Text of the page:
Subject: Re: Conference moment: Lisp certification?
From: Erik Naggum <>
Date: 03 Nov 2002 18:03:22 +0000
Newsgroups: comp.lang.lisp
Message-ID: <>

* Tim Bradshaw <>
| I think the problem with this is that the skills needed to write
| conference papers are different than the skills needed to write
| significant programs.

  The problem with all certifications is that the skills needed to get the
  certification are different from the skills needed in the job requiring
  the certification.  The question we should ask "does this correlate with
  what we actually need?" and allow ourselves to be surprised by the many
  unexpected things that do correlate.  The human brain is deficient in its
  lack of capacity to see how many small things work together.  We are very
  good at singling out things that are important and focus on that one
  thing, but lousy at keeping track of masses of smaller interests that
  work together to make change.  Usenet is an interesting experiment in
  this regard.  Some people are so unable to process more than one quality
  at a time that they have to /invent/ aspects in order to retro-support
  their favorite quality.  This is not just the massive stupidity and lack
  of intelligence it looks like, it is how people are naturally wired to
  deal with the world if they do not consciously override it by thinking.

  This is somewhat like voting for people to lead a country.  The United
  States is /really/ paying the price for its plurality system during this
  presidential period.  For some reason, how many people would like
  something the most is regarded as a reason to choose it.  I favor a
  system where the number of people who like something the /least/ is
  subtracted from the number of people who like it the most, or generally,
  a system where each candidate is given positive and negative scores in
  some small range (where the sum of the absolute value of all scores is
  constant or has a fixed upper limit) and those you feel nothing about
  gets zero or no vote at all.  The scores are simply summed and whoever
  gets the highest total score wins.  The purpose of the negative votes is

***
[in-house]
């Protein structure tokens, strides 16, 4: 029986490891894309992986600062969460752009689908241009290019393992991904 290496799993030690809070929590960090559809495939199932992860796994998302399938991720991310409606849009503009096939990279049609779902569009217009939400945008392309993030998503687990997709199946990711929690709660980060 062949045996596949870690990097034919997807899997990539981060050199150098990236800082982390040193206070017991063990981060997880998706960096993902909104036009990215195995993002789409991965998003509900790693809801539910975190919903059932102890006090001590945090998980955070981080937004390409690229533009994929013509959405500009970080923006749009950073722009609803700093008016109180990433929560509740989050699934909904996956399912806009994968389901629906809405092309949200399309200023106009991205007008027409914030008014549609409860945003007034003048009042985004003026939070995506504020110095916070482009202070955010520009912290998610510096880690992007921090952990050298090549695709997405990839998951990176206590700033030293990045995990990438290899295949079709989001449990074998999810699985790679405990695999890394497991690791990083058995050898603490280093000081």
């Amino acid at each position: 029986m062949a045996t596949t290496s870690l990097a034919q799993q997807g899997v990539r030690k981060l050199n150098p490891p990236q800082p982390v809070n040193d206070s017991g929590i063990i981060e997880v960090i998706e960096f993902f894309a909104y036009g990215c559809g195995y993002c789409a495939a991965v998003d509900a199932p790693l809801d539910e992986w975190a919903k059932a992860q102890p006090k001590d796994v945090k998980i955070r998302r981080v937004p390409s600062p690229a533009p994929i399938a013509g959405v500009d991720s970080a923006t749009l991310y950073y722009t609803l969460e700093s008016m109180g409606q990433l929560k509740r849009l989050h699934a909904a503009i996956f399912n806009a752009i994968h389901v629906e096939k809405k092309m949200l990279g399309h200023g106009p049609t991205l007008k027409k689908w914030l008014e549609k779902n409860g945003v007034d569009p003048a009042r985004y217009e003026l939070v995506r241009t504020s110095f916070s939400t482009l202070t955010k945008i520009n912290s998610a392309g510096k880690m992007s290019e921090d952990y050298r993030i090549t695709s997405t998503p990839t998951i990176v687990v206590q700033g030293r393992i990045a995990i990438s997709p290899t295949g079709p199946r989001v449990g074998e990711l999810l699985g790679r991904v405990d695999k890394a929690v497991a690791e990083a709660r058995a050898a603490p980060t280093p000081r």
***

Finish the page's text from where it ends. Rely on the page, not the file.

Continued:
to ensure that someone who may well be favored by the largest minority
  but is loathed by a larger group, perhaps even a majority, not get into a
  position where the majority would feel they were not heard and which
  would destabilize the entire system.  This would ensure that a candidate
  would want to get backers on issues, not just fans of their person (or to
  avenge their father), and would have to calculate the risk of offending
  some groups, not just run over them.

  Back to certification, the number of points at which you would have to
  score well to be a good candidate for a job is attempted destilled into a
  certification, which at best may be assumed to mean "above the baseline",
  but the result may well be as undesirable as making George W. Bush the
  Republican presidential candidate.  In general, I want examinations and
  tests to score negative for a wrong answer and zero for no answer, and if
  it were up to me, "I don't know" would be far more socially acceptable
  than "I guess".  But no such luck.  Even the business community favors
  people who make wrong decisions over those who try to figure out what the
  best thing is and effectively make a decision not to act.  But you get
  what you deserve when you operate that way.  Unfortunately, people who
  should not get a job in programming get one because of certification,
  people who should be kept as far away from money as possible run both
  Enron and WorldCom and Arthur Andersen into the ground, and people who
  should be kept as far as away from Washington D.C. as possible get into
  the White House instead of staying in Texas and lots and lots of people
  suffer worldwide.  Incompetence should be a criminal offence.  The core
  problem is that certification does not solve any big problems, only small
  ones, just as book-keeping and auditing does not keep people from being

Erik Naggum, Oslo, Norway

Act from reason, and failure makes you rethink and study harder.
Act from faith, and failure makes you blame someone and push harder.